Endochondral Ossification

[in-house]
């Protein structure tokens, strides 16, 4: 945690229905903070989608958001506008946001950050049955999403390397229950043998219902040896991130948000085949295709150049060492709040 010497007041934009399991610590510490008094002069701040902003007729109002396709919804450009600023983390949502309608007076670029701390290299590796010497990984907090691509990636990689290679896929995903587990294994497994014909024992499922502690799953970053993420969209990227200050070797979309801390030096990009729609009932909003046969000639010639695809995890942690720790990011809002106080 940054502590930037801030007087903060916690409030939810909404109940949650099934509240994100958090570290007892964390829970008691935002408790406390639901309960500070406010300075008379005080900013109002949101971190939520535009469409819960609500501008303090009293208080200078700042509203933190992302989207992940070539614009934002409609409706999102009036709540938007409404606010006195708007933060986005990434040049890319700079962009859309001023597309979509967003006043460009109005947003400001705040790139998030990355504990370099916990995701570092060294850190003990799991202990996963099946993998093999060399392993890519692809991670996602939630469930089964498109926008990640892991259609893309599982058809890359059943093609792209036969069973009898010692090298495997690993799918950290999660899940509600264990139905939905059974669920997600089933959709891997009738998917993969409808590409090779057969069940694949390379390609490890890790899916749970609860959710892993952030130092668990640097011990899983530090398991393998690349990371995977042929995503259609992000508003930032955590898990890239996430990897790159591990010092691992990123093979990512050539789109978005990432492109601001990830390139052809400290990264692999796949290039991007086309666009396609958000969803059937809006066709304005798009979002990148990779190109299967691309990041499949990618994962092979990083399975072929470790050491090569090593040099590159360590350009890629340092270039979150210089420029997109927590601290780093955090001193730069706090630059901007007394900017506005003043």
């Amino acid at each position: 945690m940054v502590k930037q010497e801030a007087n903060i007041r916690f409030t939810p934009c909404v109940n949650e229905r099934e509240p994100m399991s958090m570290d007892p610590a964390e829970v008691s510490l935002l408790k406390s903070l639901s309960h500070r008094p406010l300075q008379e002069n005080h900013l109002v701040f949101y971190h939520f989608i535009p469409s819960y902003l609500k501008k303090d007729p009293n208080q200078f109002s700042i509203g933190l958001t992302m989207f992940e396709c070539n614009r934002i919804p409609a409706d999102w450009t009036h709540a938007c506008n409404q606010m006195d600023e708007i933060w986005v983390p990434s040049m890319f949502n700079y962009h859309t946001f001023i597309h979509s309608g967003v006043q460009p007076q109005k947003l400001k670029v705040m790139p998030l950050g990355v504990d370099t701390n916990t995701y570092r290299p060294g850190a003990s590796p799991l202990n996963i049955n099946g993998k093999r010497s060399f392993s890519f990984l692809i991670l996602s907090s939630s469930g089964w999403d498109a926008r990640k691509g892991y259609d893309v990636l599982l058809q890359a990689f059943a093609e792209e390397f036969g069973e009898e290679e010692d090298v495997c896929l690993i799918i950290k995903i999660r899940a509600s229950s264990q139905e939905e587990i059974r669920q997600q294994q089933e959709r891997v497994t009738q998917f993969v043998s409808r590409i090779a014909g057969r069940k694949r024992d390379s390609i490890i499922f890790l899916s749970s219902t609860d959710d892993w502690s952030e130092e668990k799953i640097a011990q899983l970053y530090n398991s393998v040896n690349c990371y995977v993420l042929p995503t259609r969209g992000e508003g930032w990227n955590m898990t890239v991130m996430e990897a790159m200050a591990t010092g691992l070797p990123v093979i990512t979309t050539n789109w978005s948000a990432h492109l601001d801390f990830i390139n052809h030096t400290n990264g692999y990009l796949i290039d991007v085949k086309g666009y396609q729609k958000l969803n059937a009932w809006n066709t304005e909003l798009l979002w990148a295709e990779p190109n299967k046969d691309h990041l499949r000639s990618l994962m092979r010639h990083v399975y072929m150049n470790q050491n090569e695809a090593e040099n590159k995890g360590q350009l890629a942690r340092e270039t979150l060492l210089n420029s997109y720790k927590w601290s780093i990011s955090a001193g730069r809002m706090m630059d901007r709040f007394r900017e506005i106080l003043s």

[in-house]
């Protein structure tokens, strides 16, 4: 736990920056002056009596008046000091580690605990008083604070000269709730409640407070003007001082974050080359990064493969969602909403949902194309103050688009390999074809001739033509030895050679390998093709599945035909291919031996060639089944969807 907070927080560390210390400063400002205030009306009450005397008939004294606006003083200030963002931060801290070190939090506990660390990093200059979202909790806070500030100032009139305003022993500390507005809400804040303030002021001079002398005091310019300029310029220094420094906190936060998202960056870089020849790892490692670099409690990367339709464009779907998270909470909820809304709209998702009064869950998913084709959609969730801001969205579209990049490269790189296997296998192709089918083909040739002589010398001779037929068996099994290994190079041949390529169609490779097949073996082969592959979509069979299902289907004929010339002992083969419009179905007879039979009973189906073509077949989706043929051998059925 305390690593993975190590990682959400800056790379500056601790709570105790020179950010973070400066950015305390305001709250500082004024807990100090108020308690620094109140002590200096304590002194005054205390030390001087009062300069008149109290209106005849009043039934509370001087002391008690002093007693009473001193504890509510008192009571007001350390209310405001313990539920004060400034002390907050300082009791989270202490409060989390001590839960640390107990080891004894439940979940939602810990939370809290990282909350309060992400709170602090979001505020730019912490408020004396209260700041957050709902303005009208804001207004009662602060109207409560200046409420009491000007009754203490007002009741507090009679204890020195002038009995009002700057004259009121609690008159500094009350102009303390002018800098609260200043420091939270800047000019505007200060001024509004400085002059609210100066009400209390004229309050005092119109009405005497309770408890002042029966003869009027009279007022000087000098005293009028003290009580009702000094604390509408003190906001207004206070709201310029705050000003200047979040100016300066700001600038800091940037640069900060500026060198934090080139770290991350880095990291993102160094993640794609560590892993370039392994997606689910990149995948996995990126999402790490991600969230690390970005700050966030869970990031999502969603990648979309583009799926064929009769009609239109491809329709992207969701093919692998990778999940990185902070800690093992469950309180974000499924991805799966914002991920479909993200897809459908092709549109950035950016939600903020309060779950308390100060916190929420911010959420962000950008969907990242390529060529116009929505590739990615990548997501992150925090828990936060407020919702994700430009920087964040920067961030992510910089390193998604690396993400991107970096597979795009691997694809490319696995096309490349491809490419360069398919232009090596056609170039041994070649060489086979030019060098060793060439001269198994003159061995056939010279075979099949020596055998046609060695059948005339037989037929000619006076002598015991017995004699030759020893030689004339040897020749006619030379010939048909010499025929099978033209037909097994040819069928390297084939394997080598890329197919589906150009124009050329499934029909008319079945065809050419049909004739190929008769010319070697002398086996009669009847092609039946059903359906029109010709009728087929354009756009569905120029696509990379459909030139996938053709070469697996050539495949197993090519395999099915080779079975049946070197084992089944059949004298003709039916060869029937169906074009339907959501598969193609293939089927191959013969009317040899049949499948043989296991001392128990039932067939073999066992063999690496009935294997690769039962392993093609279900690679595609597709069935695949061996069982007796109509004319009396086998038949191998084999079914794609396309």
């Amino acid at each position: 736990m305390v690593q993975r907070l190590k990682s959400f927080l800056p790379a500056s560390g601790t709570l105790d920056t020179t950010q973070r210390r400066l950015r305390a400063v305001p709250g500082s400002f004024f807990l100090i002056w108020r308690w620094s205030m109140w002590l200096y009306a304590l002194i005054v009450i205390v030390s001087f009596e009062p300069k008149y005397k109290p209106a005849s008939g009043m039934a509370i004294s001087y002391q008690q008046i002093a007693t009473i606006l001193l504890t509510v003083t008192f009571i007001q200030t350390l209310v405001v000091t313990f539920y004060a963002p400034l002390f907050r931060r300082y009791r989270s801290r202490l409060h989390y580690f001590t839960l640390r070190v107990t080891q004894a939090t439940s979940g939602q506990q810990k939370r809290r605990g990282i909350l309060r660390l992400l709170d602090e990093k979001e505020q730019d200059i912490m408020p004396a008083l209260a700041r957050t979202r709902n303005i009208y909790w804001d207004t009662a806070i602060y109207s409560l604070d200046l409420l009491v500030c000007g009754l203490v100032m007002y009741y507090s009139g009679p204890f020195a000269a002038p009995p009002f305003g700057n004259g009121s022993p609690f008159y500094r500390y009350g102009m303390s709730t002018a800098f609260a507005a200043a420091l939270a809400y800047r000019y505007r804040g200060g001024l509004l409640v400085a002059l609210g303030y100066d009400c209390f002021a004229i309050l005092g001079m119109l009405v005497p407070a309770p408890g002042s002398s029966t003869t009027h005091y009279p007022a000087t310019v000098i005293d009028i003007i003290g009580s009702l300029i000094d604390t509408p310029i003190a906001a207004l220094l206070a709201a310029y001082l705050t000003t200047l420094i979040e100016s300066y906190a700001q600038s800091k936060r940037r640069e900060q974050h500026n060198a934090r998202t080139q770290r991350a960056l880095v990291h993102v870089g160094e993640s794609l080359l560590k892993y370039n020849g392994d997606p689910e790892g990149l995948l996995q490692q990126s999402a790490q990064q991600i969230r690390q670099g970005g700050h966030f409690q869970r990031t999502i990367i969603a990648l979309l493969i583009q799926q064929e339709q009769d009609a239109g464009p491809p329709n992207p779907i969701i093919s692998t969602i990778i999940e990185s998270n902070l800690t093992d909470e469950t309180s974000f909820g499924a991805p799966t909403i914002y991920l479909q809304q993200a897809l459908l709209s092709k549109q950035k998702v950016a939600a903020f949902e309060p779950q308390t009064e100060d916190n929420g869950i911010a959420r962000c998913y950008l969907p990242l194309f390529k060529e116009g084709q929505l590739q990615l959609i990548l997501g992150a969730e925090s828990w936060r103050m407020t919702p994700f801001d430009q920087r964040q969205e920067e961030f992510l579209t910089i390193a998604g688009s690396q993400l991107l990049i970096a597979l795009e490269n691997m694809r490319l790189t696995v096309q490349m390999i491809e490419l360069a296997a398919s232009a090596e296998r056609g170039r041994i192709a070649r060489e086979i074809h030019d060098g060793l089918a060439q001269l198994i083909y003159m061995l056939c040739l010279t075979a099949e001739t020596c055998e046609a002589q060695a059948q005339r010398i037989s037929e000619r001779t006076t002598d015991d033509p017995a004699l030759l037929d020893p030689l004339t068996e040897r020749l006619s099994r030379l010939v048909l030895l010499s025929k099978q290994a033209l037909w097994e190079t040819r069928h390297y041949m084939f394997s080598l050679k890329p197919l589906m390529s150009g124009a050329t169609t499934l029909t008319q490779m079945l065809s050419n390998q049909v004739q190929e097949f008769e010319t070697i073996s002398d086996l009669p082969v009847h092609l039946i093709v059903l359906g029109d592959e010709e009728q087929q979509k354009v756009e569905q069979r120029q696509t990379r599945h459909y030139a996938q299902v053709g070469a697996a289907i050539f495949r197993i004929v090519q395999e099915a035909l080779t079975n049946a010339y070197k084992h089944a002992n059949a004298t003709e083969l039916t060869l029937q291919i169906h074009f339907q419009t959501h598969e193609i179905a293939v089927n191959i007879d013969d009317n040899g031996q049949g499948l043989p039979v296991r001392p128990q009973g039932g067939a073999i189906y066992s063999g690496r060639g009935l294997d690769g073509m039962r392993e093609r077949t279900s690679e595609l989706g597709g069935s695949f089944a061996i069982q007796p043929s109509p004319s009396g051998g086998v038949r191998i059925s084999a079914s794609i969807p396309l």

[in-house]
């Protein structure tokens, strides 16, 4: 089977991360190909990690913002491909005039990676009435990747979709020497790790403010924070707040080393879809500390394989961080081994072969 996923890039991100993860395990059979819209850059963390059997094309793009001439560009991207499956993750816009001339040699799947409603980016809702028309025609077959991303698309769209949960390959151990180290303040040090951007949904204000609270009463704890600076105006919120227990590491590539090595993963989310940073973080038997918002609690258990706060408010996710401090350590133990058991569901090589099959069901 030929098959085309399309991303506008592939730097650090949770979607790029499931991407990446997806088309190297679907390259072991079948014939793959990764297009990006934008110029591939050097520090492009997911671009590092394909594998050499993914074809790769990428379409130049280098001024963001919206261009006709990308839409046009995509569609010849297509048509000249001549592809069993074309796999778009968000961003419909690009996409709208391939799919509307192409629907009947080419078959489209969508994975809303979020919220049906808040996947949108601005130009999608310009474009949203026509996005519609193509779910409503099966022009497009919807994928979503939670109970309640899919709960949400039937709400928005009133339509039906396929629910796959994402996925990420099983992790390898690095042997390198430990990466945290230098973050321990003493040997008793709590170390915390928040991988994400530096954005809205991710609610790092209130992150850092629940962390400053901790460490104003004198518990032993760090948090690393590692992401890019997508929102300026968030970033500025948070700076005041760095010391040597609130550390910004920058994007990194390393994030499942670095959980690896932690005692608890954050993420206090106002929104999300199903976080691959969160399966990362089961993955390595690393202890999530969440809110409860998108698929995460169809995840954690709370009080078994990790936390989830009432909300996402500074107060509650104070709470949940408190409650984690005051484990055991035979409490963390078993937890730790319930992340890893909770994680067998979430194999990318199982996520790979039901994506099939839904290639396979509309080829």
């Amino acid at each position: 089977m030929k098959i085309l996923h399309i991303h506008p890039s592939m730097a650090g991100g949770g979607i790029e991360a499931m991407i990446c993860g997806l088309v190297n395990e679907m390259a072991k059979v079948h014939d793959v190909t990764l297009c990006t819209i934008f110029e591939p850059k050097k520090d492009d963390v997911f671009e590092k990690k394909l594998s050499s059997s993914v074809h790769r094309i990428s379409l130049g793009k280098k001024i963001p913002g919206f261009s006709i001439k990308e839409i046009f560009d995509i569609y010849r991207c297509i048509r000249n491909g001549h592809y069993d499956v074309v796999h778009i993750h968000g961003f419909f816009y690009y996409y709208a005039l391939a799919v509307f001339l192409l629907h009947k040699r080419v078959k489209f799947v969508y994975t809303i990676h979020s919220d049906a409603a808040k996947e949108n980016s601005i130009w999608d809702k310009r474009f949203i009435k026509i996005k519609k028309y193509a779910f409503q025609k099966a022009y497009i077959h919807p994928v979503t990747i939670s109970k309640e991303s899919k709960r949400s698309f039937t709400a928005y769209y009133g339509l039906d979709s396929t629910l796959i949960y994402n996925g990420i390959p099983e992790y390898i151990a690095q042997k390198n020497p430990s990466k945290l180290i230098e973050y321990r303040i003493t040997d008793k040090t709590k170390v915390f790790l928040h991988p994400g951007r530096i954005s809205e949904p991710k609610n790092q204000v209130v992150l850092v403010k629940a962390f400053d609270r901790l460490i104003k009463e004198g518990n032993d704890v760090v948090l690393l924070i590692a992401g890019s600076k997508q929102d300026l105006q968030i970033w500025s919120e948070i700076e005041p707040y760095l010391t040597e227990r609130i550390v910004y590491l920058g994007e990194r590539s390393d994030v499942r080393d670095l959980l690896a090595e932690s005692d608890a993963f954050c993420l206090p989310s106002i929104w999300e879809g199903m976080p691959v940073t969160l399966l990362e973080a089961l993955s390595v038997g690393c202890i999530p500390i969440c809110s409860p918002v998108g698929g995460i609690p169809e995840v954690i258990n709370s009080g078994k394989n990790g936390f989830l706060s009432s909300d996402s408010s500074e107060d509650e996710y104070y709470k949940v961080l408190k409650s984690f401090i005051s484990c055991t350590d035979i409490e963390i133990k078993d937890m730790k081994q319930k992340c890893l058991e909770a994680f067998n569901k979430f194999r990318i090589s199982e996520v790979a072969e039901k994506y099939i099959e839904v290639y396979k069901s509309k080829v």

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>> Welcome to another anatomy and physiology SmartArt video where we guide you through an important piece of art. After watching this video, you should be able to describe endochondral ossification, the process that replaces the early cartilaginous skeleton with bone. The key concept to grasp is that a hard ossified bone in the adult actually begins in the embryo as a miniature version made of hyaline cartilage. Let's take a closer look at the humerus of this embryo about six weeks after fertilization to see how the miniature cartilaginous model is progressively replaced with ossified bone. This process is not fully completed in all bones until after puberty. Some do not fully ossify until the late 20's or early 30's. Here you can see the cartilaginous model beginning the process of endochondral ossification. The chondrocytes in the center of the model become active, increase in size, which reduces the matrix to a series of small struts, and then die, leaving open spaces. Blood vessels invade this area and osteoblasts at the periphery lay down a superficial layer of bone. Fibroblasts delivered by the blood vessels in the central region differentiate into osteoblasts and begin to produce spongy bone at what is called the primary ossification center. Over time, the primary ossification center undergoes remodeling that forms a medullary cavity. This process repeats at multiple secondary ossification centers located at the epiphyses. The epiphyses retain a thin layer of articular cartilage within the joint cavity. This layer will remain in the adult and it covers the ends of your bones today. The epiphyseal plate separates the epiphyses from the diaphysis. This image here allows us to take a closer look at the epiphyseal cartilage to see how lengthwise growth of the bone occurs. Chondrocytes on the epiphyseal side of the plate continue to divide and enlarge, while those in the diaphyseal side die. Osteoblasts migrate to this region and lengthen the bone by laying down more bone. At puberty, various hormones cause the epiphyseal plate to be fully replaced with bone. This epiphyseal closure signals the end of skeletal growth. To summarize, endochondral ossification is a process in which we see the early hyaline cartilage skeleton replaced with hard ossified bone. It begins in the diaphysis at a primary ossification center and proceeds at multiple secondary ossification centers in the epiphyses. Hyaline cartilage remains at the epiphyseal plate to regulate lengthwise growth of the bone until skeletal maturity is reached and the plate ossifies. Articular cartilage remains in the joint cavity covering the ends of long bones. So what? Why is it important to understand how bone grows? Well, the presence of an epiphyseal plate rather than an epiphyseal line tells us that a person's skeleton is still growing. An X-ray of mature bone that has stopped growing can reveal a distinct epiphyseal line. However, an X-ray of immature bone shows what appears to be open spaces because the cartilaginous epiphyseal plate is not visible in X-rays. Also, fractures at the epiphyseal plate are serious and require careful treatment because the damaged bone may stop growing at this site, risking asymmetrical limb length as the opposite limb continues to grow normally.